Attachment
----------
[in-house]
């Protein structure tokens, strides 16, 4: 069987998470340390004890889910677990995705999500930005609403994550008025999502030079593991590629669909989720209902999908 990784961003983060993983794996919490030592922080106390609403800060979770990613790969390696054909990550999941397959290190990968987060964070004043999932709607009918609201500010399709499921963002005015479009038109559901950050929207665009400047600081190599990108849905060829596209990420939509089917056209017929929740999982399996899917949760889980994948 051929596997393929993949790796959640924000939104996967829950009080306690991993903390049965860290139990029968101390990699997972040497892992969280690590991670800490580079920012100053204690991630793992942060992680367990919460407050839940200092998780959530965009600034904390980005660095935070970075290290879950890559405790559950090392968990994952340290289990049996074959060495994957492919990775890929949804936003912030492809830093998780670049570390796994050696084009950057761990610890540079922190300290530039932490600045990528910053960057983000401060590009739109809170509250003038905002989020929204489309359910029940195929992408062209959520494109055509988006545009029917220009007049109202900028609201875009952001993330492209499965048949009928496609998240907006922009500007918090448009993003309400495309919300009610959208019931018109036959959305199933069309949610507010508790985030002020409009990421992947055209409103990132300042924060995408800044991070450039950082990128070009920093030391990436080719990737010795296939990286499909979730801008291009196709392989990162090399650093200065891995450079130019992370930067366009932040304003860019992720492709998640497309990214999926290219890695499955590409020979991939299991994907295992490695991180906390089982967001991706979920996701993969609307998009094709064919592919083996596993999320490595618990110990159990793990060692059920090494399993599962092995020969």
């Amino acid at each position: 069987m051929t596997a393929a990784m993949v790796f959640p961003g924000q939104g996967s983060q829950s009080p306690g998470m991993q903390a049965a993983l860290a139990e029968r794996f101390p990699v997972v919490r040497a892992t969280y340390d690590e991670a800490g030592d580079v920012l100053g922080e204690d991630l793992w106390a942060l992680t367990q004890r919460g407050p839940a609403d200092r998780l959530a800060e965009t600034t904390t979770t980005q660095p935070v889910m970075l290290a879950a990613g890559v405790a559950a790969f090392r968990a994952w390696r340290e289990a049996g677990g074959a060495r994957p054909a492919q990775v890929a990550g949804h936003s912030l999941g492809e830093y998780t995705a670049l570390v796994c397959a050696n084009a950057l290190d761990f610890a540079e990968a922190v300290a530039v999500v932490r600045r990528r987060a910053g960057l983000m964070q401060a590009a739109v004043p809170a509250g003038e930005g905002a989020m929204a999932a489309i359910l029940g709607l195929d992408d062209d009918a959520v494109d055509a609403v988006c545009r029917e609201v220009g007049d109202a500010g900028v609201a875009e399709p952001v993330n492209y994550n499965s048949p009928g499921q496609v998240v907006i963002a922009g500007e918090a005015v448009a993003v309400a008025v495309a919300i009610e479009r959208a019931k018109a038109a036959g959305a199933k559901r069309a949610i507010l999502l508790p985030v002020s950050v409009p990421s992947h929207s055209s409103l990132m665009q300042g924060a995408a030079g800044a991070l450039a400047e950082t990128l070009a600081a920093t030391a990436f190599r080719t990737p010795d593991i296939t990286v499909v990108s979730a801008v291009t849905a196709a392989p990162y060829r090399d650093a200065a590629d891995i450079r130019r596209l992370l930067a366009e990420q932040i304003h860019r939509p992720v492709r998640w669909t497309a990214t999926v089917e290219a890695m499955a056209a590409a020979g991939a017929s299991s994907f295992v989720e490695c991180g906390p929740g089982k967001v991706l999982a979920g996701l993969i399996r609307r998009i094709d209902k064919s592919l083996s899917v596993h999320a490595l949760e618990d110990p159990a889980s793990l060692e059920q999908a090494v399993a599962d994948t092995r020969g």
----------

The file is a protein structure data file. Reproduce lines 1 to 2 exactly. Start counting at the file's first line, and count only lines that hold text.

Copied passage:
[in-house]
């Protein structure tokens, strides 16, 4: 069987998470340390004890889910677990995705999500930005609403994550008025999502030079593991590629669909989720209902999908 990784961003983060993983794996919490030592922080106390609403800060979770990613790969390696054909990550999941397959290190990968987060964070004043999932709607009918609201500010399709499921963002005015479009038109559901950050929207665009400047600081190599990108849905060829596209990420939509089917056209017929929740999982399996899917949760889980994948 051929596997393929993949790796959640924000939104996967829950009080306690991993903390049965860290139990029968101390990699997972040497892992969280690590991670800490580079920012100053204690991630793992942060992680367990919460407050839940200092998780959530965009600034904390980005660095935070970075290290879950890559405790559950090392968990994952340290289990049996074959060495994957492919990775890929949804936003912030492809830093998780670049570390796994050696084009950057761990610890540079922190300290530039932490600045990528910053960057983000401060590009739109809170509250003038905002989020929204489309359910029940195929992408062209959520494109055509988006545009029917220009007049109202900028609201875009952001993330492209499965048949009928496609998240907006922009500007918090448009993003309400495309919300009610959208019931018109036959959305199933069309949610507010508790985030002020409009990421992947055209409103990132300042924060995408800044991070450039950082990128070009920093030391990436080719990737010795296939990286499909979730801008291009196709392989990162090399650093200065891995450079130019992370930067366009932040304003860019992720492709998640497309990214999926290219890695499955590409020979991939299991994907295992490695991180906390089982967001991706979920996701993969609307998009094709064919592919083996596993999320490595618990110990159990793990060692059920090494399993599962092995020969």